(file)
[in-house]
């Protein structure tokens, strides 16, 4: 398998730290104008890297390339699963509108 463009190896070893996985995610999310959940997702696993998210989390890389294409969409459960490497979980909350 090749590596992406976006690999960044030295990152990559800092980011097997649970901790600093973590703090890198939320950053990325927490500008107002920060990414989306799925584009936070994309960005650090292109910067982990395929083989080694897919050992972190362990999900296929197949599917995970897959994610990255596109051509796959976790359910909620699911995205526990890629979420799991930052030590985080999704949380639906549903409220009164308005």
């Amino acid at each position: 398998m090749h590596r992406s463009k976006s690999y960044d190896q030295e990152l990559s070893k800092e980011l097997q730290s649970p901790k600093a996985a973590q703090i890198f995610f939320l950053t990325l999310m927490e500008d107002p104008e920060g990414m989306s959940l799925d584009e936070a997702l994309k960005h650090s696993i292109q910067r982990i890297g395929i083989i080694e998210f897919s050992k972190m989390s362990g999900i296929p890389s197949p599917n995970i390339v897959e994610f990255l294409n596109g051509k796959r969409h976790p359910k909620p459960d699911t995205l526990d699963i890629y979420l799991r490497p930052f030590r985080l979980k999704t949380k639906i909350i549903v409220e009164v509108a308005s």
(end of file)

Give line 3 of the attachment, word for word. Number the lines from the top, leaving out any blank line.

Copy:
């Amino acid at each position: 398998m090749h590596r992406s463009k976006s690999y960044d190896q030295e990152l990559s070893k800092e980011l097997q730290s649970p901790k600093a996985a973590q703090i890198f995610f939320l950053t990325l999310m927490e500008d107002p104008e920060g990414m989306s959940l799925d584009e936070a997702l994309k960005h650090s696993i292109q910067r982990i890297g395929i083989i080694e998210f897919s050992k972190m989390s362990g999900i296929p890389s197949p599917n995970i390339v897959e994610f990255l294409n596109g051509k796959r969409h976790p359910k909620p459960d699911t995205l526990d699963i890629y979420l799991r490497p930052f030590r985080l979980k999704t949380k639906i909350i549903v409220e009164v509108a308005s």